Is A “Contact High” A Real Thing?

Is contact high a real thing?  To follow this question, you must first understand what a ‘contact high’ is.  A contact high is when an otherwise sober person comes into close proximity to or interacts with someone who has been using marijuana. There have been claims of contact highs from people who were around marijuana. It could have been at a party or even at a concert. The question then becomes, is a contact high a real thing? Wikipedia, which is used by a lot of people as a reference point, classifies contact high a result of psychological perception.

All evidence points to a contact high being a psychological phenomenon.  According to the National Institute on Drug Abuse (NIDA), a contact high is a psychological phenomenon. It is actually possible to get high from inhaling exhaled marijuana smoke, but that is only under extreme conditions.  These extreme conditions would have to be someone who exhales the cannabis directly onto your face, and they would have to exhale copious amounts of it.

What does that mean?

Research shows that unlike tobacco whose, second-hand smoke is still laden with the active ingredient nicotine, weed smoke is a lot different.  Very little THC, which is the active ingredient in cannabis, is released back into the air when a smoker exhales.  It so little in fact, that according to the NIDA website, you could sit in a room while people smoked four joints in an hour and you would still not get high.  You would have to be in a room with people smoking about 16 joints before you start showing signs of being high.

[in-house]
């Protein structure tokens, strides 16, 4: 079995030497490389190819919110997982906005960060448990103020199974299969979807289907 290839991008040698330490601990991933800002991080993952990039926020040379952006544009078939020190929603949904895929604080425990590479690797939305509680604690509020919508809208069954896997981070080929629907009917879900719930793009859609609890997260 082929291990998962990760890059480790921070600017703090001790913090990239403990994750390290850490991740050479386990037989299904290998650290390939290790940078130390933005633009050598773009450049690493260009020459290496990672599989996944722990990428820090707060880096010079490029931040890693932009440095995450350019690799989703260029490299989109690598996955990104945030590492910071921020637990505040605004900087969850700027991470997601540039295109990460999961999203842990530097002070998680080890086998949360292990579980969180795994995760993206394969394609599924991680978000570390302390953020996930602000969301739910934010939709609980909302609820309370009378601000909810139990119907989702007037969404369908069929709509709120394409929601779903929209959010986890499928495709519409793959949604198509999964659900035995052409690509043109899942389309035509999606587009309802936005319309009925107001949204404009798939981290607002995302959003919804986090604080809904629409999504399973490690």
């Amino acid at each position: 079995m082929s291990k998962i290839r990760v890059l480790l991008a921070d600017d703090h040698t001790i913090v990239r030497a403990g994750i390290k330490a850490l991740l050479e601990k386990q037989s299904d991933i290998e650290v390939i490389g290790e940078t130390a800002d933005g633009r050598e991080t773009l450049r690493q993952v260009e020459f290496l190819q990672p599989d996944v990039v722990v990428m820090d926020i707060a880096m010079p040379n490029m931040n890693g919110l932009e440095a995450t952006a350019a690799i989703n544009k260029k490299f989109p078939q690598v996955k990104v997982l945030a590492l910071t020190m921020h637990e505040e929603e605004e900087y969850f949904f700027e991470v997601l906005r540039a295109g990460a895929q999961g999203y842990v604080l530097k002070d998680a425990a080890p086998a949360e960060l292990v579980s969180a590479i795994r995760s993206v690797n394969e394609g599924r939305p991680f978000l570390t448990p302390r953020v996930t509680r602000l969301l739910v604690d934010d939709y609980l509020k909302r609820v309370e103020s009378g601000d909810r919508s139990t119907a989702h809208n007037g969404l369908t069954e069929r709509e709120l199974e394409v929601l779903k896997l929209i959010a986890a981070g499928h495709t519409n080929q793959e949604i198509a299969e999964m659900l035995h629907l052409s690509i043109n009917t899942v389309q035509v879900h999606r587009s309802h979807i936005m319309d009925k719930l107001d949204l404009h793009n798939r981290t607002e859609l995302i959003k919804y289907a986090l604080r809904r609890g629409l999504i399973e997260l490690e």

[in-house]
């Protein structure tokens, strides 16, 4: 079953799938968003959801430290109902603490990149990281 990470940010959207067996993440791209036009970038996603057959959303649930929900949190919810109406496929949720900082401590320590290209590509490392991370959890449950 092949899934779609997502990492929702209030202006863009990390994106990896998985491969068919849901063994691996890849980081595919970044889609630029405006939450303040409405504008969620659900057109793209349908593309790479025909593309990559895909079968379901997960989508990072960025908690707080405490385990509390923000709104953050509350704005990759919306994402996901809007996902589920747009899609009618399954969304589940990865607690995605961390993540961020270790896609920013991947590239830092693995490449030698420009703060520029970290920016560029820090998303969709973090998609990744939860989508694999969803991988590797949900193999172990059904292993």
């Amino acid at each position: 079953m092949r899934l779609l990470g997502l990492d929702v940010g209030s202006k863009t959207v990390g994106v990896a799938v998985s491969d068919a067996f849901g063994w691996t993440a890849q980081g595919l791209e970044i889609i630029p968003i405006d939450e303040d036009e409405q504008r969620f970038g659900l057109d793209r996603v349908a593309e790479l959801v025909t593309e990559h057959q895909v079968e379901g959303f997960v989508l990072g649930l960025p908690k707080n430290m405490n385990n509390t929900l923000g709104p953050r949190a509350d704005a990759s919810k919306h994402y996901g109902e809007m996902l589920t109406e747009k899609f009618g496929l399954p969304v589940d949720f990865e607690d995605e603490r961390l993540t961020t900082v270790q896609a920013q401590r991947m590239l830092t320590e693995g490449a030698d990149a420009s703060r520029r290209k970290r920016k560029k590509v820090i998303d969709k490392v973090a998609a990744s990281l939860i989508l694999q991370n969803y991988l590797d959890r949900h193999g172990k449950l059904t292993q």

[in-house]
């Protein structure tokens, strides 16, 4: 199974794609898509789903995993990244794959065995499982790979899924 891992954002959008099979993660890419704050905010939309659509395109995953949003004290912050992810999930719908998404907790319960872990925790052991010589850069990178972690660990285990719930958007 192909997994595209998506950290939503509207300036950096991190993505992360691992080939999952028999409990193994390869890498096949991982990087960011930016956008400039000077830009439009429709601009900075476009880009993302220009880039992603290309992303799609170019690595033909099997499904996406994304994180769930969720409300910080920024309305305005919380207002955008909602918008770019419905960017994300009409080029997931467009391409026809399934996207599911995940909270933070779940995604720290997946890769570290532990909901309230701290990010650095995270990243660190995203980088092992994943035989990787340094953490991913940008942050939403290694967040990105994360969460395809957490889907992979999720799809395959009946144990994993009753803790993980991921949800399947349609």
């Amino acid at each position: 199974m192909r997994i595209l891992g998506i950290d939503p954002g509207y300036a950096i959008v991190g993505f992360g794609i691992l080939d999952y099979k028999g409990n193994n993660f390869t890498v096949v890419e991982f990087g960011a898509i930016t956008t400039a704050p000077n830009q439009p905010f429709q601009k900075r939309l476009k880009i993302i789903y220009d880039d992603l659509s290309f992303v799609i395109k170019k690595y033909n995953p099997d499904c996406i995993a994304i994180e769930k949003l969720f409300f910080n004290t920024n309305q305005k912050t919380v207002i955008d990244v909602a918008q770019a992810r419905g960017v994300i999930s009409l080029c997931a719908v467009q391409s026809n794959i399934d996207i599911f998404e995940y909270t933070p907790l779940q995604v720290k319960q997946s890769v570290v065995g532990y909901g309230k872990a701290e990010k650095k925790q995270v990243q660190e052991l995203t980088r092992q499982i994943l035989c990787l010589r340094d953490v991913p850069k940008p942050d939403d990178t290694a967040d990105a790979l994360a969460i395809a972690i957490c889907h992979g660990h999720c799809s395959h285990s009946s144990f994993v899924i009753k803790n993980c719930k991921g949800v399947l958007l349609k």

Is this dangerous?

The jury is still out on whether this could be dangerous.  There is still not enough research as to how prolonged exposure to cannabis smoke affects you.  This also includes the effects of living with a regular cannabis user.  The higher THC content of today’s cannabis is also something that we need to consider.

Research done on rats has shown that secondhand cannabis smoke did as much damage to their hearts and blood vessels as tobacco smoke.  This research has, however, not been conducted on humans.  It is also known that weed smoke contains some of the harmful chemicals that cause cancer.  Most of these are also found in tobacco smoke.  Scientists, however, do not comprehensively know how it affects your health in the long run.

Can you fail a drug test?

The likelihood of you failing a drug test from secondhand cannabis smoke is very slim.  We have already established that the amount of THC exhaled by weed smokers is so low that it would take a lot of secondhand smoke to get you high.  This is also true with drug tests.

In a study done in 2010, researchers tried to find out the effect of secondhand weed smoke on non-smokers.  They put the non-smokers in a well-ventilated room together with people who were smoking cannabis for 3 hours. Urine tests showed that although THC was present, it was well below the amount needed to fail a drug test.

The verdict:

So there you have it, a contact high is possible but under very unusual circumstances.  Want to chill with your buddies as they blaze joint after joint?  Go right ahead, the effect on you will be negligible.

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